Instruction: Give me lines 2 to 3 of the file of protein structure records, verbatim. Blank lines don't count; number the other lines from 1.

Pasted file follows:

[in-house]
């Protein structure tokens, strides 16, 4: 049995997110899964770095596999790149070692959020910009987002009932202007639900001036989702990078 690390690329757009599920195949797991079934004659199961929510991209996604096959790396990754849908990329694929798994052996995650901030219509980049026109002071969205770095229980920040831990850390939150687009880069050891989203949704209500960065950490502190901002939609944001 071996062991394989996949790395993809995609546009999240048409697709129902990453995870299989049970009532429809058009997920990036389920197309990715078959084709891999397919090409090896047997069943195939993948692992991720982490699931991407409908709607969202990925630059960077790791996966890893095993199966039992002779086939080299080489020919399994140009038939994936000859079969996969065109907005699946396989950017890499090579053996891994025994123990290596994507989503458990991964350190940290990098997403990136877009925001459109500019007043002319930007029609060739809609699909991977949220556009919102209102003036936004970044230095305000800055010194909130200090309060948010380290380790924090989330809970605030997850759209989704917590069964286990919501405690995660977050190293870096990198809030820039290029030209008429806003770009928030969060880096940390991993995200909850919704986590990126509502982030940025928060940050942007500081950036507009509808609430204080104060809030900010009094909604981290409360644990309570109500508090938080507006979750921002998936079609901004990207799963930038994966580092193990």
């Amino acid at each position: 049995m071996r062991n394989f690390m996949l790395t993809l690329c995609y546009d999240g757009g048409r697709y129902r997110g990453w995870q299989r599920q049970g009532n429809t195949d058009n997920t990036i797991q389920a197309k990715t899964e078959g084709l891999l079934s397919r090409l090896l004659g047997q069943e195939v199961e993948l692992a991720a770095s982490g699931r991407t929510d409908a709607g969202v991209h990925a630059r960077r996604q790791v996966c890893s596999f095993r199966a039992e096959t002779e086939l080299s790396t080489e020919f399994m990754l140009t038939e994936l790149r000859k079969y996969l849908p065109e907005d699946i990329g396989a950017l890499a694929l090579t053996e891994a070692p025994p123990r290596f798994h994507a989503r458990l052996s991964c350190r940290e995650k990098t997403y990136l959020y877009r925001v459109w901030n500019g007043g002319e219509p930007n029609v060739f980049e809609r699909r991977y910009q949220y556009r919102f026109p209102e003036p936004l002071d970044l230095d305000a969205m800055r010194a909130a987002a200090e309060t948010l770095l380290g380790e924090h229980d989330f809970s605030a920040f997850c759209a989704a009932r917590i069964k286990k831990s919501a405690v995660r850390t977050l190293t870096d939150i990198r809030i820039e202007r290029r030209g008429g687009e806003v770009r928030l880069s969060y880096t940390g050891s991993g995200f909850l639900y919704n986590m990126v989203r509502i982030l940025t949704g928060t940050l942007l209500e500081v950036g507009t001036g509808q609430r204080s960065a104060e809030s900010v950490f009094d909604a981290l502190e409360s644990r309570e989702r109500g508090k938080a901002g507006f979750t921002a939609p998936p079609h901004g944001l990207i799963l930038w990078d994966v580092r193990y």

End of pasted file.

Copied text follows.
């Protein structure tokens, strides 16, 4: 049995997110899964770095596999790149070692959020910009987002009932202007639900001036989702990078 690390690329757009599920195949797991079934004659199961929510991209996604096959790396990754849908990329694929798994052996995650901030219509980049026109002071969205770095229980920040831990850390939150687009880069050891989203949704209500960065950490502190901002939609944001 071996062991394989996949790395993809995609546009999240048409697709129902990453995870299989049970009532429809058009997920990036389920197309990715078959084709891999397919090409090896047997069943195939993948692992991720982490699931991407409908709607969202990925630059960077790791996966890893095993199966039992002779086939080299080489020919399994140009038939994936000859079969996969065109907005699946396989950017890499090579053996891994025994123990290596994507989503458990991964350190940290990098997403990136877009925001459109500019007043002319930007029609060739809609699909991977949220556009919102209102003036936004970044230095305000800055010194909130200090309060948010380290380790924090989330809970605030997850759209989704917590069964286990919501405690995660977050190293870096990198809030820039290029030209008429806003770009928030969060880096940390991993995200909850919704986590990126509502982030940025928060940050942007500081950036507009509808609430204080104060809030900010009094909604981290409360644990309570109500508090938080507006979750921002998936079609901004990207799963930038994966580092193990």
């Amino acid at each position: 049995m071996r062991n394989f690390m996949l790395t993809l690329c995609y546009d999240g757009g048409r697709y129902r997110g990453w995870q299989r599920q049970g009532n429809t195949d058009n997920t990036i797991q389920a197309k990715t899964e078959g084709l891999l079934s397919r090409l090896l004659g047997q069943e195939v199961e993948l692992a991720a770095s982490g699931r991407t929510d409908a709607g969202v991209h990925a630059r960077r996604q790791v996966c890893s596999f095993r199966a039992e096959t002779e086939l080299s790396t080489e020919f399994m990754l140009t038939e994936l790149r000859k079969y996969l849908p065109e907005d699946i990329g396989a950017l890499a694929l090579t053996e891994a070692p025994p123990r290596f798994h994507a989503r458990l052996s991964c350190r940290e995650k990098t997403y990136l959020y877009r925001v459109w901030n500019g007043g002319e219509p930007n029609v060739f980049e809609r699909r991977y910009q949220y556009r919102f026109p209102e003036p936004l002071d970044l230095d305000a969205m800055r010194a909130a987002a200090e309060t948010l770095l380290g380790e924090h229980d989330f809970s605030a920040f997850c759209a989704a009932r917590i069964k286990k831990s919501a405690v995660r850390t977050l190293t870096d939150i990198r809030i820039e202007r290029r030209g008429g687009e806003v770009r928030l880069s969060y880096t940390g050891s991993g995200f909850l639900y919704n986590m990126v989203r509502i982030l940025t949704g928060t940050l942007l209500e500081v950036g507009t001036g509808q609430r204080s960065a104060e809030s900010v950490f009094d909604a981290l502190e409360s644990r309570e989702r109500g508090k938080a901002g507006f979750t921002a939609p998936p079609h901004g944001l990207i799963l930038w990078d994966v580092r193990y």